Among the immigrant groups to settle in the Dakota’s during the latter 19th century were the Icelanders. Due to severe drought conditions during the mid-1880s however, several of these immigrants decided to seek new horizons in the more northerly climes of western Canada. By this time, the trail between Calgary and Edmonton had become a well used wagon road, and the community at Red Deer Crossing could offer many services to incoming homesteaders. As the district southwest of the Crossing was largely open, appeared fertile, and had just been surveyed, it was recommended by certain Icelandic South Dakotan advance scouts that it offered a good chance for a new life. These people possibly preferred this more hilly and wooded environment to the Dakotas as it was more similar to Iceland, and the Dakota flatlands had not brought them prosperity. They were also intent on mixed, and not just flatland, grain farming, a pursuit more suited to parkland than open prairie.
In the summer of 1888, some fifty Icelandic South Dakotans headed north from Calgary, crossed the Red Deer River, and took homesteads off the banks of the Medicine River, mostly to the east. A community was established called Tindastoll after a mountain in Iceland. The following year, another party of Icelanders arrived from South Dakota and settled further north. This party included Stephan Stephansson, who had founded the Icelandic Cultural Society of South Dakota. While in Alberta, he would become recognized as the greatest poet in the Icelandic language since the 13th Century. His concern for his Icelandic heritage was reflected elsewhere in the community, and, in 1892, a literary and debating society was formed, the same year that a school district was established. The women of Tindastoll also formed their own community club called Vonin, meaning “hope.” The first president of Vonin was Stepansson’s sister, Sigurlaud Kristinsson.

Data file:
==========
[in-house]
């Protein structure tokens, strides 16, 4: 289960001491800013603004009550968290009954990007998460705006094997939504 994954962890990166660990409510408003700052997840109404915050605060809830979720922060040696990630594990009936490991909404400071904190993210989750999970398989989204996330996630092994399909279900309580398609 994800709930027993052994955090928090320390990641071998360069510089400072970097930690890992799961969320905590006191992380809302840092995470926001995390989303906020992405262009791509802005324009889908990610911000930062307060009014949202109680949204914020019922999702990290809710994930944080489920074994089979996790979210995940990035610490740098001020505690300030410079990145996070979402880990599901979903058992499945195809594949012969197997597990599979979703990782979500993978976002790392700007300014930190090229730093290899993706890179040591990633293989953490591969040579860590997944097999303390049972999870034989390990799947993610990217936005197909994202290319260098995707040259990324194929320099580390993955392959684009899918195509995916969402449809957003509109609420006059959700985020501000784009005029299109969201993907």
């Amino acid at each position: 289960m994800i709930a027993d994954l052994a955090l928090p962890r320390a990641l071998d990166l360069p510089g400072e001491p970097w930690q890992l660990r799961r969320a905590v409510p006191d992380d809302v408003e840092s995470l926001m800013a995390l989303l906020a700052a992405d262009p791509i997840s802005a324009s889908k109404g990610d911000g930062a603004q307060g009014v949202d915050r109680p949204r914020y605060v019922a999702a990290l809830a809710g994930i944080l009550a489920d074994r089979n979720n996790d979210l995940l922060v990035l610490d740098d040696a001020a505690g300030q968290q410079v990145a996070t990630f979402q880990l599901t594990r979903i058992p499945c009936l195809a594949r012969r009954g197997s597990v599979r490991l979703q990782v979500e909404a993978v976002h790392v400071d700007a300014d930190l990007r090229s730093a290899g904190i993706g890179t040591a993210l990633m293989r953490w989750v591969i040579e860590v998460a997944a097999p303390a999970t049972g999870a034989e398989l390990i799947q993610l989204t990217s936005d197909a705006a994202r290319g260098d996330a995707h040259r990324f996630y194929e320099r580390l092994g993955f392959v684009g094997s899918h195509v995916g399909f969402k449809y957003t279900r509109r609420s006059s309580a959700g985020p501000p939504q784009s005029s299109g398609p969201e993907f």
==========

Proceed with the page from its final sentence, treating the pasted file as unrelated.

For years, social events conducted by the sisters of Vonin were presented from a Lutheran perspective. Indeed, their socials seem to have taken the place of regular church services until 1905, when the Reverend Sjera Peter Hjalmsson arrived from Winnipeg with his wife, Jonina, to establish a Lutheran church as part of the Icelandic Synod of western Canada, headquartered in Winnipeg. Serja had been trained in theology in Copenhagen and Reykjavek. He immediately began to conduct services in the newly constructed Fensela Hall, but strongly urged the members of his congregation to pull together to construct a regular church. Finally, in the spring of 1907, a group of men, including John Olsen, Asmundur Christianson, John Hillman and Chris Johanson, formed a committee and planned the construction of a wood frame church building on NE26 TP36 R2 W5, on land donated by J.M. Johnson. This was in close proximity to the other buildings constituting the community of Markerville, which were also constructed on Johnson’s land.
Work on the new church began immediately, with sandstone for the foundation being hauled in from the Red Deer River. By the end of the year, the building was completed, with a bell tower and a wooden Celtic cross added the following year. Sjera Hjalmsson continued to serve the MarkervilleLutheranChurch until 1935, although, in later years, he was blind. He passed away in 1950. All the while, Jonina continued to play the organ, while A. J. Christvinson served as secretary-treasurer to the congregation from 1915 until 1964.
As a community, Markerville never became big enough to become incorporated as a village. It was too close to Innisfail and Penhold on the Calgary & Edmonton Railway, and so grain shipment and major shopping for the district settlers took place at either of these two centers. Markerville nonetheless continued to harbour the trappings of Icelandic culture, made stronger by the international reputation of Stephan Stephansson. Structural evidence of the founding of this community, including the community church, therefore survived, and, together, present strong trappings of Icelandic culture. In August 2009, The Markerville Lutheran Church was designated a Provincial Historic Resource.
Written by: David Leonard, Historian
Visit the Alberta Register of Historic Places to learn more about the heritage value of the Markerville Lutheran Church. In order for a site to be designated a Provincial Historic Resource, it must possess province-wide significance. To properly assess the historic importance of a resource, a historian crafts a context document that situates a resource within its time and place and compares it to similar resources in other parts of the province. This allows staff to determine the importance of a resource to a particular theme, time, and place. Above, is some of the historical information used in the evaluation of the Markerville Lutheran Church.